Victor Wynn, a physician, scholar and philanthropist who was one of the pioneers of the study of metabolism, died in London on 6 October 2006 of heart failure.
Born in Melbourne on 12 October 1920, Victor attended Wesley College and the University of Melbourne. After graduating in medicine in 1943, he spent 4 years as a Medical Officer in the Australian Army. He was appointed as a Research Fellow at the Department of Physiology, University of Melbourne, in 1948.
In 1950, Victor was awarded a Nuffield Fellowship to conduct research at St Mary’s Hospital, London. He was appointed to the staff of St Mary’s Hospital Medical School in 1953, then became Reader in Human Metabolism in 1960, Director of the Alexander Simpson Laboratory for Medical Research in 1965, and Professor of Human Metabolism in 1969. During this time, he led the establishment of quantitative clinical biochemistry on a large scale and integrated this with clinical research and patient care on an equally large scale.
Victor’s interest in the management of surgical patients led to research into the new anabolic steroids. He demonstrated their potent and undesirable effects in relation to sugar and fat metabolism and was among the first to caution against their widespread use. His research also suggested major adverse effects of taking the contraceptive pill. He undertook large, detailed studies of the association between the pill and the risk of heart disease. International prominence followed, with several appearances on the BBC’s David Frost program. The resulting public scare led the Health Secretary to accuse Victor of making “10 000 women pregnant in a single night”.
He was also prescient in other areas. In the early 1970s, he was urging cardiologists to pay more attention to blood cholesterol levels; 25 years later, measuring blood lipids would become as critical in evaluating patients with heart disease as measuring electrolytes had been in monitoring surgical patients.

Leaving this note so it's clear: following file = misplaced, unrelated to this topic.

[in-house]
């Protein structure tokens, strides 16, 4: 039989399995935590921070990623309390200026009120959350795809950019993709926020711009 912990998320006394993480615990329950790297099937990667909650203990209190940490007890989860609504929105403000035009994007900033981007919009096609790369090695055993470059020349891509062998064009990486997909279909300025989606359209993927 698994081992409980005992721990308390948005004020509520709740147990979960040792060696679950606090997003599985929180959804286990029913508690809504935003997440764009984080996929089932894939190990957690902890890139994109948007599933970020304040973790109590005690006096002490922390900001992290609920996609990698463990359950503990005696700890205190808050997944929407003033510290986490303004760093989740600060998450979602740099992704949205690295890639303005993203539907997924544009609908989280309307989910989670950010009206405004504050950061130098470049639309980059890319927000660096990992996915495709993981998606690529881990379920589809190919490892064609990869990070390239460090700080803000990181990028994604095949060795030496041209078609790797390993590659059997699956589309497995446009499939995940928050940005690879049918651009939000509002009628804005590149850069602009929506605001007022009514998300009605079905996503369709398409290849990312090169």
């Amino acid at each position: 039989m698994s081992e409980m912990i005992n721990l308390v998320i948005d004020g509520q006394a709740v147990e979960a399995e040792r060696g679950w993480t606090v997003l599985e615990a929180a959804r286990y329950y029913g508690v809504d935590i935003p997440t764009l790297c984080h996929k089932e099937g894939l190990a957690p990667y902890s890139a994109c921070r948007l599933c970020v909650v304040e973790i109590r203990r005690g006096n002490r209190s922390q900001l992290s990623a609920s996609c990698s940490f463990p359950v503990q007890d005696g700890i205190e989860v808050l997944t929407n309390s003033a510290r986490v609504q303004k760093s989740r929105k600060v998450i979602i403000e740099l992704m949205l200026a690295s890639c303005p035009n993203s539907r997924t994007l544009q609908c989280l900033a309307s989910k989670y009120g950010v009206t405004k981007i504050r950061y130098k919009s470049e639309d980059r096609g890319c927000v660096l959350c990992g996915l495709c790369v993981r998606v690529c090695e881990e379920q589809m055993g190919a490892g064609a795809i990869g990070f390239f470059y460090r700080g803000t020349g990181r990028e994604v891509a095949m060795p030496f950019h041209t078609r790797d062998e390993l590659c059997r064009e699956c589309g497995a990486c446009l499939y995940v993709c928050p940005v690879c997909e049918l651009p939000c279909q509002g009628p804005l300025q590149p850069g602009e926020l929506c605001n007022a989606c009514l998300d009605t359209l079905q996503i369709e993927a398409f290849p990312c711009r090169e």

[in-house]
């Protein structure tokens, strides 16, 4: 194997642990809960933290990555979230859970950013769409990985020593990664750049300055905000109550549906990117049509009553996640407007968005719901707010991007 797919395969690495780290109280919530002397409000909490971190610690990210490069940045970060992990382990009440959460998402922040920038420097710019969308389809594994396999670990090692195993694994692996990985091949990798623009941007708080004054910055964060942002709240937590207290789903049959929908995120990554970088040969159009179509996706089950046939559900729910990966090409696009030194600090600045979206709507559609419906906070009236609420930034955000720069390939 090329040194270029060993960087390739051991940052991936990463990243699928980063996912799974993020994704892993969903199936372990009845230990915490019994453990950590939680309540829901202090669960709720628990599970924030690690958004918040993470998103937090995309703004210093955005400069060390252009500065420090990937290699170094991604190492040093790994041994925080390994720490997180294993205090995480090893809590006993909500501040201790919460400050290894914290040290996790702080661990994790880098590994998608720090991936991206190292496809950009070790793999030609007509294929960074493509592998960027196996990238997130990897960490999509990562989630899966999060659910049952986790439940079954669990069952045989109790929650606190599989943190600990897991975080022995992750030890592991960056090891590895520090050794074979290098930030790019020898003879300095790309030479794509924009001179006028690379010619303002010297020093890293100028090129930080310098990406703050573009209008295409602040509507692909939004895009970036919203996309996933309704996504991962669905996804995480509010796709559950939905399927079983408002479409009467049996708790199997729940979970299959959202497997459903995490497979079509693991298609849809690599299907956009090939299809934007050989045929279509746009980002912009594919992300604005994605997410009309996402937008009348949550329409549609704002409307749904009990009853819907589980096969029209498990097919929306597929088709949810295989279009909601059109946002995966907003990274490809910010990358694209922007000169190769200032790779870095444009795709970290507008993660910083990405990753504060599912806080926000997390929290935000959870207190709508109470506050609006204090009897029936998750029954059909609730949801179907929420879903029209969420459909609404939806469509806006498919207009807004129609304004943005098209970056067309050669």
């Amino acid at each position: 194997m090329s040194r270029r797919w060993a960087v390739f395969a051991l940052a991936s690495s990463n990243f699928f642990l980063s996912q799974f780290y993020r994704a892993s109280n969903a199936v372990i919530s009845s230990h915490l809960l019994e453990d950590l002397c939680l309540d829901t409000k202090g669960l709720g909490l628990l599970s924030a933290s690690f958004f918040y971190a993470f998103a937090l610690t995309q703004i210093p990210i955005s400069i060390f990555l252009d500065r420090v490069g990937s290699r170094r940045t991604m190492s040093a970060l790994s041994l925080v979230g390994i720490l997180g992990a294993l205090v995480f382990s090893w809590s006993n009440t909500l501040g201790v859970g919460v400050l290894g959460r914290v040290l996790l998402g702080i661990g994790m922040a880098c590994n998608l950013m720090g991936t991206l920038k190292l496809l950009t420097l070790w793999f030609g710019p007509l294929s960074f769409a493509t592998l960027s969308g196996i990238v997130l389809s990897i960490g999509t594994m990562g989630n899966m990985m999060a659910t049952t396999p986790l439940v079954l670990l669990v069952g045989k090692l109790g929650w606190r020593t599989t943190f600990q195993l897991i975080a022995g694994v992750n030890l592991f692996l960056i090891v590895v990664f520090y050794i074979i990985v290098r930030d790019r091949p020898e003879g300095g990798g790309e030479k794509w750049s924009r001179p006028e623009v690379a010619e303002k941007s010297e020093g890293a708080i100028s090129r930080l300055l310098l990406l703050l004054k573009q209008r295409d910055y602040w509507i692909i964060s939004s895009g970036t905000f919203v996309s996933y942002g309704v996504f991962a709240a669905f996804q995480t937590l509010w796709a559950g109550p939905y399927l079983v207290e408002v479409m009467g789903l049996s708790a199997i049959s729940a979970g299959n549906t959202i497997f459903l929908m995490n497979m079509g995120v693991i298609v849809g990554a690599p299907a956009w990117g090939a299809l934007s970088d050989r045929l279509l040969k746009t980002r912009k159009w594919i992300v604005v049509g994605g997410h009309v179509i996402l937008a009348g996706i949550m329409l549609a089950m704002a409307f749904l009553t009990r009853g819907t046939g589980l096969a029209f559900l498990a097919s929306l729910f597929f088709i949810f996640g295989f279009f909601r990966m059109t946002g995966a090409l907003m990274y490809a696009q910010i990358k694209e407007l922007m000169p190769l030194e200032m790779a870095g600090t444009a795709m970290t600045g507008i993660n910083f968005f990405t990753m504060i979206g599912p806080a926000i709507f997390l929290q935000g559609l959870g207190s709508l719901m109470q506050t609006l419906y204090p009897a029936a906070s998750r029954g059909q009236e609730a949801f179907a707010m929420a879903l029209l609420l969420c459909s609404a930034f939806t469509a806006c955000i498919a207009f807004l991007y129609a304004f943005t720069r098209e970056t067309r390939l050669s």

Throughout the 1970s and 1980s, Victor increasingly devoted his energies to fundraising, setting up environments in which partnerships between clinical care and high quality laboratory measurement could be pursued more effectively. His department at St Mary’s was the model, combining ward investigation, laboratory facilities, and data acquisition and computing facilities that were, at the time, on an unprecedented scale for medical school research. This concept was extended and enhanced on his retirement, in 1986, with the establishment of the Cavendish Clinic. The Clinic was affiliated with the UK National Heart and Lung Institute, renamed the Wynn Institute and subsequently incorporated into the Faculty of Medicine of Imperial College, London.
Victor established two charities, the Heart Disease and Diabetes Research Trust and the Atherosclerosis Research Trust, which contributed over £15 million to research. They provided continuing support to Imperial College, London, and, in 2001, the financial base for a new centre, the Wynn Department of Metabolic Cardiology at the Baker Heart Research Institute, Melbourne. In May 2006, he was made a Fellow of Imperial College, London — the highest honour the College can bestow.
Victor had a driving, single-minded personality that was not thwarted by three decades of his own experience of heart disease, from which he began to suffer at the age of 55. He is survived by his wife Marianne, Emeritus Professor of German at the University of London, and daughter Nicola.